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Sidney Poitier's Career Left The Actor With A Massive Net Worth At His Death

Audiences are reeling after the news that legendary Hollywood star Sidney Poitier has passed away at the age of 94. Poitier was the first Black man to win Best Actor at the Oscars in 1964, for his performance as Homer Smith in "Lilies of the Field." The film follows Smith as he builds a chapel in the Arizona desert for a group of German, Hungarian, and Austrian nuns. He's also best known for his roles in "A Patch of Blue" and "In the Heat of the Night" — the latter is the classic mystery drama where Poitier says his most iconic line: "They call me Mister Tibbs."

Many of his films addressed racism and segregation head on, and he's considered a trailblazer of the time. "Fear the Walking Dead," "Candyman," and "Euphoria" star Colman Domingo honored the Bahamian-American actor on Twitter, writing, "I am because of him. He blazed a tremendous path for thespians such as me. I am forever grateful. Standing O for this giant."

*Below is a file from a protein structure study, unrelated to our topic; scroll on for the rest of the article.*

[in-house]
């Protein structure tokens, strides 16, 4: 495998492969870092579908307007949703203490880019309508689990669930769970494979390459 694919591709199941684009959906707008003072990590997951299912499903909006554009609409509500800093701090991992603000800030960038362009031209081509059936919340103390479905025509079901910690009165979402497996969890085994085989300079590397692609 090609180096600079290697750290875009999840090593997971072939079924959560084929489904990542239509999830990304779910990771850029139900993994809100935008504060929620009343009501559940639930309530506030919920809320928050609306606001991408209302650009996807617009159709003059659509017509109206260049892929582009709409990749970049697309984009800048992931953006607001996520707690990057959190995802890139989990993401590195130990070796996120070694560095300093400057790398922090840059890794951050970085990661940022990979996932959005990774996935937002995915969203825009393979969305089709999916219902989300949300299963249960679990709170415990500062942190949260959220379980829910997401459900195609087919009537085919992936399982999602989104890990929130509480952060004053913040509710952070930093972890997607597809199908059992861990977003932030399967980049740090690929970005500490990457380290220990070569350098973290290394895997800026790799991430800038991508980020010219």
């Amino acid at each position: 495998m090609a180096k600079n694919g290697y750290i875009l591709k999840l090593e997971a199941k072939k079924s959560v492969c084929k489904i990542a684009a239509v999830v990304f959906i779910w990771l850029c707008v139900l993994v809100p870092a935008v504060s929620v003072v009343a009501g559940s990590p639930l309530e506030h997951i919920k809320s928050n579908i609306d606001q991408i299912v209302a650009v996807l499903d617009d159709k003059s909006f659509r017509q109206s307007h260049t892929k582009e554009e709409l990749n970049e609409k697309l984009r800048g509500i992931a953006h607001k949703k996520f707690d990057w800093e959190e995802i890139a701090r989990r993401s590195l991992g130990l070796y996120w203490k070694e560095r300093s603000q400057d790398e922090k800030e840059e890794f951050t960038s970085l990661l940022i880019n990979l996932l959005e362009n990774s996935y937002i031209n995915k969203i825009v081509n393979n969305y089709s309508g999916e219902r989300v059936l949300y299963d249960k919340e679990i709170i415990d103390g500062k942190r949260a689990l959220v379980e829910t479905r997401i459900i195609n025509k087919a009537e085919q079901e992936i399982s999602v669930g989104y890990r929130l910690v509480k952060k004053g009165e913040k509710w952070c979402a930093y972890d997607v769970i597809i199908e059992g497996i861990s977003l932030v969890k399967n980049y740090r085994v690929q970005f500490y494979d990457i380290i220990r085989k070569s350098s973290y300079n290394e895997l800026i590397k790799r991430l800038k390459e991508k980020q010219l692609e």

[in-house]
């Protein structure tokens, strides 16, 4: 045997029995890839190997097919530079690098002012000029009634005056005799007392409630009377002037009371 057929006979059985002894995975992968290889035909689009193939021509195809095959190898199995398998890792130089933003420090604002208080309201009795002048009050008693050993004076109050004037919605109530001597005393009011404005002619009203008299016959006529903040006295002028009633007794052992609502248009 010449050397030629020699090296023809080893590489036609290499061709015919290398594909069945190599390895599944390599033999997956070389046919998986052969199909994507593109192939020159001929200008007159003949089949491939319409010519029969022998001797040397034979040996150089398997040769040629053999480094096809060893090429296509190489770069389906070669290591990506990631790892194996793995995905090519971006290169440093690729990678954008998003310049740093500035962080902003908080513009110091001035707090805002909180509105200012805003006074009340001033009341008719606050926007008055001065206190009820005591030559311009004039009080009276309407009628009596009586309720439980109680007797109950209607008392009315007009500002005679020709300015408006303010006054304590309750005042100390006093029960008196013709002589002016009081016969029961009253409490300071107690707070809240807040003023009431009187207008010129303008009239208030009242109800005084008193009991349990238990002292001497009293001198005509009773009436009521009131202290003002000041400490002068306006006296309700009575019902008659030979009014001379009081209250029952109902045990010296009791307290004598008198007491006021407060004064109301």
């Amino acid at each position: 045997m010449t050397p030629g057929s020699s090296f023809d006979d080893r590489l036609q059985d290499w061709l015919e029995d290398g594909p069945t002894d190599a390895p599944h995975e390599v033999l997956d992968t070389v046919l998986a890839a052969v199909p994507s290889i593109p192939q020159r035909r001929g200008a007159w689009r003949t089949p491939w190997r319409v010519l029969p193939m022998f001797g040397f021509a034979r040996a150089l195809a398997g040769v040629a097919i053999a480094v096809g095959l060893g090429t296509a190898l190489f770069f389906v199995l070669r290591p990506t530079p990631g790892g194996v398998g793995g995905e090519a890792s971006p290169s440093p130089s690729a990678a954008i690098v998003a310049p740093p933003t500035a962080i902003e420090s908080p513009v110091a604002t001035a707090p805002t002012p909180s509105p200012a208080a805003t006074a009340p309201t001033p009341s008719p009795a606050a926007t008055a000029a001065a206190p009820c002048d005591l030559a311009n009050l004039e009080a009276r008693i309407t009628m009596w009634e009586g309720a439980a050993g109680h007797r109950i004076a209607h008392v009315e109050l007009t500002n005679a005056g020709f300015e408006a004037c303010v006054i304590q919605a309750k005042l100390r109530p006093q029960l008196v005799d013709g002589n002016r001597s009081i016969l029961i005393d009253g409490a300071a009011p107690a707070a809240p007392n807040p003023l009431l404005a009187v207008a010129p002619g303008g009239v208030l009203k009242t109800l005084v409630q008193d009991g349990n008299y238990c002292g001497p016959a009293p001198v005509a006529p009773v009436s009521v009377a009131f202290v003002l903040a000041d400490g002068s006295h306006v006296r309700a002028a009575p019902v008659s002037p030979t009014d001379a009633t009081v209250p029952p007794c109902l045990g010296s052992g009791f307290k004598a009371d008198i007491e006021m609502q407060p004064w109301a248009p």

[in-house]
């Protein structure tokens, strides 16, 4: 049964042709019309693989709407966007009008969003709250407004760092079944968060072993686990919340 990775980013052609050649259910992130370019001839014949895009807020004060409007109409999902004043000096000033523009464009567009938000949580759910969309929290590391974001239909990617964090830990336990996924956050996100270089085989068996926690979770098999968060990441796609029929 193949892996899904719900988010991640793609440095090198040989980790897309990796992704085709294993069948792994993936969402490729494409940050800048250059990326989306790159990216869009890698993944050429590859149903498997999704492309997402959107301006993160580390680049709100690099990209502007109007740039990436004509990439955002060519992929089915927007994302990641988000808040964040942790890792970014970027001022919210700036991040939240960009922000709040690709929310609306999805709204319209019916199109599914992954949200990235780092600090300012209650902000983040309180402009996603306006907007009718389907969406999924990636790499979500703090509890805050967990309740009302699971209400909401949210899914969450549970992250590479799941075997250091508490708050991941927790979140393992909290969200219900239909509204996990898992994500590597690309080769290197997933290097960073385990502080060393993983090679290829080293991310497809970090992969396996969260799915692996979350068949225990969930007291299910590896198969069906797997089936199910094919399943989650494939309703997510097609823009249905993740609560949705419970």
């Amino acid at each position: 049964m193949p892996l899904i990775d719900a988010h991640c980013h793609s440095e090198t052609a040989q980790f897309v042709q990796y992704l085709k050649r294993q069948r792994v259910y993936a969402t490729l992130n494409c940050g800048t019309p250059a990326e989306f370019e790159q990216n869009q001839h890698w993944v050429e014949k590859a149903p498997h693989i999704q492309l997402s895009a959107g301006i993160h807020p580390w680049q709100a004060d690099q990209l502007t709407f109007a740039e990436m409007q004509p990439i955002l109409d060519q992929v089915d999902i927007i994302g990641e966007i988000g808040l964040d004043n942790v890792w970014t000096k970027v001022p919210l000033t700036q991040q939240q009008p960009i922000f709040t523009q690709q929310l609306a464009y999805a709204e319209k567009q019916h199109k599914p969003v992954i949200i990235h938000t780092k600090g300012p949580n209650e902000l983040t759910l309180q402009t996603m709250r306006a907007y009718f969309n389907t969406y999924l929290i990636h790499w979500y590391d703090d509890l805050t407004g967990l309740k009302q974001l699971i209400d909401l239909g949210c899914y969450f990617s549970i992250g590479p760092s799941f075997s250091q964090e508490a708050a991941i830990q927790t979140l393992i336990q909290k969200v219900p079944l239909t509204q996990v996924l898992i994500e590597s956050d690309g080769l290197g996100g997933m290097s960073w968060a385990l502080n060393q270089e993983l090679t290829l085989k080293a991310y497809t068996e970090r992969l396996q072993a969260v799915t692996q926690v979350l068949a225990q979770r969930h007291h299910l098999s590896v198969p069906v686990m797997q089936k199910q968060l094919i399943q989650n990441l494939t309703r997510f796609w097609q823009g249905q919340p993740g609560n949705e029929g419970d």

Sidney Poitier's career also led him to the director's chair, where he directed a number of comedies like "Stir Crazy," "Hanky Panky," and "Ghost Dad" — before he returned to acting in 1988 with "Shoot to Kill" and "Little Nikita" (via IMDb). All this is to say that Poitier has left an incredible legacy behind him. But his impressive career also left the actor with a massive net worth at his death.

Sidney Poitier's net worth is eye-watering

Obviously, Sidney Poitier's lengthy career has much more cultural significance than how much he earned for his work — but his net worth is pretty impressive. Since he was one of the last surviving actors of the Golden Age of Hollywood, it's understandable that he hasn't starred in any major fiction projects since 1997's "The Jackal" and 2001's "The Last Brickmaker in America" (via IMDb). However, according to CelebrityNetWorth.com, Sidney Poitier was worth $20 million at the time of his death.

Most audiences aren't going to remember Sidney Poitier for his net worth — instead, he'll be remembered for the cultural impact he had in the 1960s and 1970s, as well as his performances as Virgil Tibbs in "In the Heat of the Night," "They Call Me Mister Tibbs!," and "The Organization." Poitier paved the way for an entire generation of actors, and he'll be missed by many.